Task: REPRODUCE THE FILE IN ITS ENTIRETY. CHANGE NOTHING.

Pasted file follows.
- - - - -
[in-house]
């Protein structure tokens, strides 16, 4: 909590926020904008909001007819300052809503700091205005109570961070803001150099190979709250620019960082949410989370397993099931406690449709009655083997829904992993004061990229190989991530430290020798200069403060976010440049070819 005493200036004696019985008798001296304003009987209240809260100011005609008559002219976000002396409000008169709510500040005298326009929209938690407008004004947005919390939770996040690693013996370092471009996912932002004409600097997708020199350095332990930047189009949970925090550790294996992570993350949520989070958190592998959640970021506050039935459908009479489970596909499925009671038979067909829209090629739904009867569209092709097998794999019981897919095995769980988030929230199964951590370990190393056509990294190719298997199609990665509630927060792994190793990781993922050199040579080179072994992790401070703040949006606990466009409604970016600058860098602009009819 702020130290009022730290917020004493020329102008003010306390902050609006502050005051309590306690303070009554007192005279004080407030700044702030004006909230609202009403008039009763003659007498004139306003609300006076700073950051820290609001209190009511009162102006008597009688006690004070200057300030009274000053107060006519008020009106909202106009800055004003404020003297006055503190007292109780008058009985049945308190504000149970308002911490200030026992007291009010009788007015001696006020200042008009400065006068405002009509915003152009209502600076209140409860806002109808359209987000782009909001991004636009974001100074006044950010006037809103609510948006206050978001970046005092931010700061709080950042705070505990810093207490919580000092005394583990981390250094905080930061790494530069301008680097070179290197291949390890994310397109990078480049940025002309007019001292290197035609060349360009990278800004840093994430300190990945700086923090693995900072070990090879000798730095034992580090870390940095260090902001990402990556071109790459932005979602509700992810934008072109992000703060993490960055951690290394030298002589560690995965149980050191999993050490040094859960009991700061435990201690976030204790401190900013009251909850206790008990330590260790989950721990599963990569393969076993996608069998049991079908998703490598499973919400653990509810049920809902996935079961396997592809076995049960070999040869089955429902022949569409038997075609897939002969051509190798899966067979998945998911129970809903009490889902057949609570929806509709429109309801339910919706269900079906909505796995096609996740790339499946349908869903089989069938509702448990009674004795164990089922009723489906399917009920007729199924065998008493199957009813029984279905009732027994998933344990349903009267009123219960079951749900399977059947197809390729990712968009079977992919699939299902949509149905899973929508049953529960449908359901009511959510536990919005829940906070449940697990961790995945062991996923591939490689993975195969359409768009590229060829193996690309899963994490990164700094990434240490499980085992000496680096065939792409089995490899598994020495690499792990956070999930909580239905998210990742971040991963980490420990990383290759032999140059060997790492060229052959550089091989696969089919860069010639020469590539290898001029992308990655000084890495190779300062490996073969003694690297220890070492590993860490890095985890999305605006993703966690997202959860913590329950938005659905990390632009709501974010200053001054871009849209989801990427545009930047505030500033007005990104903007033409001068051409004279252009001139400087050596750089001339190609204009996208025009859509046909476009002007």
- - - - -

[in-house]
């Protein structure tokens, strides 16, 4: 909590926020904008909001007819300052809503700091205005109570961070803001150099190979709250620019960082949410989370397993099931406690449709009655083997829904992993004061990229190989991530430290020798200069403060976010440049070819 005493200036004696019985008798001296304003009987209240809260100011005609008559002219976000002396409000008169709510500040005298326009929209938690407008004004947005919390939770996040690693013996370092471009996912932002004409600097997708020199350095332990930047189009949970925090550790294996992570993350949520989070958190592998959640970021506050039935459908009479489970596909499925009671038979067909829209090629739904009867569209092709097998794999019981897919095995769980988030929230199964951590370990190393056509990294190719298997199609990665509630927060792994190793990781993922050199040579080179072994992790401070703040949006606990466009409604970016600058860098602009009819 702020130290009022730290917020004493020329102008003010306390902050609006502050005051309590306690303070009554007192005279004080407030700044702030004006909230609202009403008039009763003659007498004139306003609300006076700073950051820290609001209190009511009162102006008597009688006690004070200057300030009274000053107060006519008020009106909202106009800055004003404020003297006055503190007292109780008058009985049945308190504000149970308002911490200030026992007291009010009788007015001696006020200042008009400065006068405002009509915003152009209502600076209140409860806002109808359209987000782009909001991004636009974001100074006044950010006037809103609510948006206050978001970046005092931010700061709080950042705070505990810093207490919580000092005394583990981390250094905080930061790494530069301008680097070179290197291949390890994310397109990078480049940025002309007019001292290197035609060349360009990278800004840093994430300190990945700086923090693995900072070990090879000798730095034992580090870390940095260090902001990402990556071109790459932005979602509700992810934008072109992000703060993490960055951690290394030298002589560690995965149980050191999993050490040094859960009991700061435990201690976030204790401190900013009251909850206790008990330590260790989950721990599963990569393969076993996608069998049991079908998703490598499973919400653990509810049920809902996935079961396997592809076995049960070999040869089955429902022949569409038997075609897939002969051509190798899966067979998945998911129970809903009490889902057949609570929806509709429109309801339910919706269900079906909505796995096609996740790339499946349908869903089989069938509702448990009674004795164990089922009723489906399917009920007729199924065998008493199957009813029984279905009732027994998933344990349903009267009123219960079951749900399977059947197809390729990712968009079977992919699939299902949509149905899973929508049953529960449908359901009511959510536990919005829940906070449940697990961790995945062991996923591939490689993975195969359409768009590229060829193996690309899963994490990164700094990434240490499980085992000496680096065939792409089995490899598994020495690499792990956070999930909580239905998210990742971040991963980490420990990383290759032999140059060997790492060229052959550089091989696969089919860069010639020469590539290898001029992308990655000084890495190779300062490996073969003694690297220890070492590993860490890095985890999305605006993703966690997202959860913590329950938005659905990390632009709501974010200053001054871009849209989801990427545009930047505030500033007005990104903007033409001068051409004279252009001139400087050596750089001339190609204009996208025009859509046909476009002007």